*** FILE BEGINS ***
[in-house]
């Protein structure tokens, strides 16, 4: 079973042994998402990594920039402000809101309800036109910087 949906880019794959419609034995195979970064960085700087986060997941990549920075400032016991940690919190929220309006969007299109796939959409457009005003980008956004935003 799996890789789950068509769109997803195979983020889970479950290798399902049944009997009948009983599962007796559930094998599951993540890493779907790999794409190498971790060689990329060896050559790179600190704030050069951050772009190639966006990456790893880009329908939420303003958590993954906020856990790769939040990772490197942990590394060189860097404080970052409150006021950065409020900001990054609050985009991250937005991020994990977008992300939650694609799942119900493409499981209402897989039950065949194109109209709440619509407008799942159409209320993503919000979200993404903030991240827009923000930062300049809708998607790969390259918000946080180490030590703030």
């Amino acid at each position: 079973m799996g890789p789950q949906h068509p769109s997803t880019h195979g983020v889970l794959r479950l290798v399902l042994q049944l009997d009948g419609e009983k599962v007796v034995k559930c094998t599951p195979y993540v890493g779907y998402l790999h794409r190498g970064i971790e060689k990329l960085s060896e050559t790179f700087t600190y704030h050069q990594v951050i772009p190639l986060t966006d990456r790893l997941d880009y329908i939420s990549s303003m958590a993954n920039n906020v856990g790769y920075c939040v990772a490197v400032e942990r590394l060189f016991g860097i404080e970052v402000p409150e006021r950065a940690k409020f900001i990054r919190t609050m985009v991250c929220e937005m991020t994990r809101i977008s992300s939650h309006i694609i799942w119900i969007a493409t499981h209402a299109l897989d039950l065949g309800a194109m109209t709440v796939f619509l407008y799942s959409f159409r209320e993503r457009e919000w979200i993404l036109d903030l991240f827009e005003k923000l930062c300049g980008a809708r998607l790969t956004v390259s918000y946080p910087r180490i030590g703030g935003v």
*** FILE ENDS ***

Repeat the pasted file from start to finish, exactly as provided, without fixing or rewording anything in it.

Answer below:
[in-house]
């Protein structure tokens, strides 16, 4: 079973042994998402990594920039402000809101309800036109910087 949906880019794959419609034995195979970064960085700087986060997941990549920075400032016991940690919190929220309006969007299109796939959409457009005003980008956004935003 799996890789789950068509769109997803195979983020889970479950290798399902049944009997009948009983599962007796559930094998599951993540890493779907790999794409190498971790060689990329060896050559790179600190704030050069951050772009190639966006990456790893880009329908939420303003958590993954906020856990790769939040990772490197942990590394060189860097404080970052409150006021950065409020900001990054609050985009991250937005991020994990977008992300939650694609799942119900493409499981209402897989039950065949194109109209709440619509407008799942159409209320993503919000979200993404903030991240827009923000930062300049809708998607790969390259918000946080180490030590703030």
């Amino acid at each position: 079973m799996g890789p789950q949906h068509p769109s997803t880019h195979g983020v889970l794959r479950l290798v399902l042994q049944l009997d009948g419609e009983k599962v007796v034995k559930c094998t599951p195979y993540v890493g779907y998402l790999h794409r190498g970064i971790e060689k990329l960085s060896e050559t790179f700087t600190y704030h050069q990594v951050i772009p190639l986060t966006d990456r790893l997941d880009y329908i939420s990549s303003m958590a993954n920039n906020v856990g790769y920075c939040v990772a490197v400032e942990r590394l060189f016991g860097i404080e970052v402000p409150e006021r950065a940690k409020f900001i990054r919190t609050m985009v991250c929220e937005m991020t994990r809101i977008s992300s939650h309006i694609i799942w119900i969007a493409t499981h209402a299109l897989d039950l065949g309800a194109m109209t709440v796939f619509l407008y799942s959409f159409r209320e993503r457009e919000w979200i993404l036109d903030l991240f827009e005003k923000l930062c300049g980008a809708r998607l790969t956004v390259s918000y946080p910087r180490i030590g703030g935003v």